Although technology will still keep up with population through 2014, it will be only through a supreme effort and with but partial success. Not all the world’s population will enjoy the gadgety world of the future to the full. A larger portion than today will be deprived and although they may be better off, materially, than today, they will be further behind when compared with the advanced portions of the world. They will have moved backward, relatively.
Hmm – I do not believe this is the case now, relative to the 1960s, at least in the predicted increase of inequality across the globe – the narrowing of this may be softening the Western expectation of your children will be better off than their parents, but not elsewhere in the world.
The situation will have been made the more serious by the advances of automation. The world of A.D. 2014 will have few routine jobs that cannot be done better by some machine than by any human being. Mankind will therefore have become largely a race of machine tenders. Schools will have to be oriented in this direction.
Sort of draw on that – yes and no. I’ve reserved Asimov’s epic fail for last
Indeed, the most somber speculation I can make about A.D. 2014 is that in a society of enforced leisure, the most glorious single word in the vocabulary will have become work!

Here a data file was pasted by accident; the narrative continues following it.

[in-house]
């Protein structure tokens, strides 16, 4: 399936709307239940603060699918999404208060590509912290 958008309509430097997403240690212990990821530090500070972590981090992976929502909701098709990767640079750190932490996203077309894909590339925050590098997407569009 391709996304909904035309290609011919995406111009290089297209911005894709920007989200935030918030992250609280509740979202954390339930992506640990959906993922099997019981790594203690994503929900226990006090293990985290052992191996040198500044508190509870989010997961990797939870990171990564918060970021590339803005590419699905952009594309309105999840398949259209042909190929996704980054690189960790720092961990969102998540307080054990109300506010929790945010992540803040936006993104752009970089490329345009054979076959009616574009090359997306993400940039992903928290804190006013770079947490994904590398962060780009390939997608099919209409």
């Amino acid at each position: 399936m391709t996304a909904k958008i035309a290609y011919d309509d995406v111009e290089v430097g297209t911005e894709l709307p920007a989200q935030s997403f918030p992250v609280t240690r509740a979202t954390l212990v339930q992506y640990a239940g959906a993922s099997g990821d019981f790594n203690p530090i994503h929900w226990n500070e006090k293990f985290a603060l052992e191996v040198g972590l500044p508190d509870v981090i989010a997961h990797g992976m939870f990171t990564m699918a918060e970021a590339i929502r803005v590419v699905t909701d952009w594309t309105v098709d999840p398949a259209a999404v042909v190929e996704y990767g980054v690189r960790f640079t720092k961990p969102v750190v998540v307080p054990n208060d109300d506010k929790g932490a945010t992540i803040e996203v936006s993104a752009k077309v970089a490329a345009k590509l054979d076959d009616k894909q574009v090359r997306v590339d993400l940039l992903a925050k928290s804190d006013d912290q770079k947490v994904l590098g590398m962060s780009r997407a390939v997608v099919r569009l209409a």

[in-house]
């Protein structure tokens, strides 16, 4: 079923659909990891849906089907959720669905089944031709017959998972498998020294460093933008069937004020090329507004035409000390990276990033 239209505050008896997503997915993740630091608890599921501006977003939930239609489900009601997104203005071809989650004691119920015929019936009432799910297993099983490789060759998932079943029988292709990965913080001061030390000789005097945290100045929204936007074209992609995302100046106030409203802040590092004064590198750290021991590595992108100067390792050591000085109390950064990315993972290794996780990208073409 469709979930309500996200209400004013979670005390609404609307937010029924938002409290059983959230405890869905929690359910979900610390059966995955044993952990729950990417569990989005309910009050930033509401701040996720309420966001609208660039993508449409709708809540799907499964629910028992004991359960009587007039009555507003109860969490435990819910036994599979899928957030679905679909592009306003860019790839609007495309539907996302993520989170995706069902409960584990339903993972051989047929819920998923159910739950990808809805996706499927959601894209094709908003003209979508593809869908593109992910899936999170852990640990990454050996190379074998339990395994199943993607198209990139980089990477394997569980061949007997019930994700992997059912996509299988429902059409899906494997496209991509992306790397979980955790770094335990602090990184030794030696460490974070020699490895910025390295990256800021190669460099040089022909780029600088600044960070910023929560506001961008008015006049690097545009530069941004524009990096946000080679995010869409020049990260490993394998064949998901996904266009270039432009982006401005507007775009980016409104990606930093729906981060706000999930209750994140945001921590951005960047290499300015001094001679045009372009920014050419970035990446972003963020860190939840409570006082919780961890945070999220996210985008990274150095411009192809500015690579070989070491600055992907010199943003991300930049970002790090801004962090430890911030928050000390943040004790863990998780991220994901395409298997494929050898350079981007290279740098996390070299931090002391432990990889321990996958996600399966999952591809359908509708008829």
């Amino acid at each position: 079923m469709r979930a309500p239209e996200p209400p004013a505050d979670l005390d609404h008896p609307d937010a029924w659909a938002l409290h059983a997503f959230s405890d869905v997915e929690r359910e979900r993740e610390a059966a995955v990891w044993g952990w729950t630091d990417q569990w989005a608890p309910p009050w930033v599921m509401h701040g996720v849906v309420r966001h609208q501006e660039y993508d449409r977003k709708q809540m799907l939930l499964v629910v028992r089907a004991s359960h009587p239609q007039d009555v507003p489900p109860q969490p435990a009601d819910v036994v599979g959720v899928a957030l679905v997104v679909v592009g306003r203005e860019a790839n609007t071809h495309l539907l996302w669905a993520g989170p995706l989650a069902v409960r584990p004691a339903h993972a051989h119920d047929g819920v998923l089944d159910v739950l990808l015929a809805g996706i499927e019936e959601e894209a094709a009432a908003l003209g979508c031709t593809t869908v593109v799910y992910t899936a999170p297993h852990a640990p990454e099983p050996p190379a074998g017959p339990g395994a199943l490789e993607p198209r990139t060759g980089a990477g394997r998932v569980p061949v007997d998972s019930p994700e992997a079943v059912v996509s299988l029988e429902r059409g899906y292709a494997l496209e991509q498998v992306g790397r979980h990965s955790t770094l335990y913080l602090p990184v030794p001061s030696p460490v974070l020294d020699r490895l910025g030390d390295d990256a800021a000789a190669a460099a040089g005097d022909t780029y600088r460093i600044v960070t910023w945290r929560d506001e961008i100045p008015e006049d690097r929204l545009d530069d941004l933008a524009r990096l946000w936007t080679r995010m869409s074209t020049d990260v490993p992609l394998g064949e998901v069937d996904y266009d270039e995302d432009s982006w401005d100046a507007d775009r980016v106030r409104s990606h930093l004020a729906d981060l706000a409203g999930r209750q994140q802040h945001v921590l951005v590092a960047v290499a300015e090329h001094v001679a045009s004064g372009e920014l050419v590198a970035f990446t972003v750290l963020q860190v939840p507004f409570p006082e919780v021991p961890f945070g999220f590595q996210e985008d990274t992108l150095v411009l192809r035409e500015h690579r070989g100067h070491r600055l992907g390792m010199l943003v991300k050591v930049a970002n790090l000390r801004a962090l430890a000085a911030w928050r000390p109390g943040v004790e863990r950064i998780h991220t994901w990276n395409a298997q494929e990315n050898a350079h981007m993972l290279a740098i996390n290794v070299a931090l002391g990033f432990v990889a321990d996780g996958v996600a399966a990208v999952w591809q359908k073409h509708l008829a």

You were one smart cookie, Isaac, but I contend that work is vastly overrated Although thinking back to the slack-jawed in Ladbrokes, maybe that’s also a score-draw…
Looking back over several decades of work, it struck me that most of the advances we have had have been due to technology – the advances in fundamental science have been much slower. One of the discoverers of the DNA double helix structure, Francis Crick, never lived to see any discoveries that would explain consciousness and repudiate vitalism 1 – he’d still be waiting. To my knowledge we have no scientific understanding of what is essentially different about consciousness or whether the very precept behind cryonics misses the point entirely. After all, we struggle to determine the information-theoretic death when decades of searching has still to find the structures within an animal that record memory, despite this regular structure being immediately obvious in any machine memory store on microscopic examination 2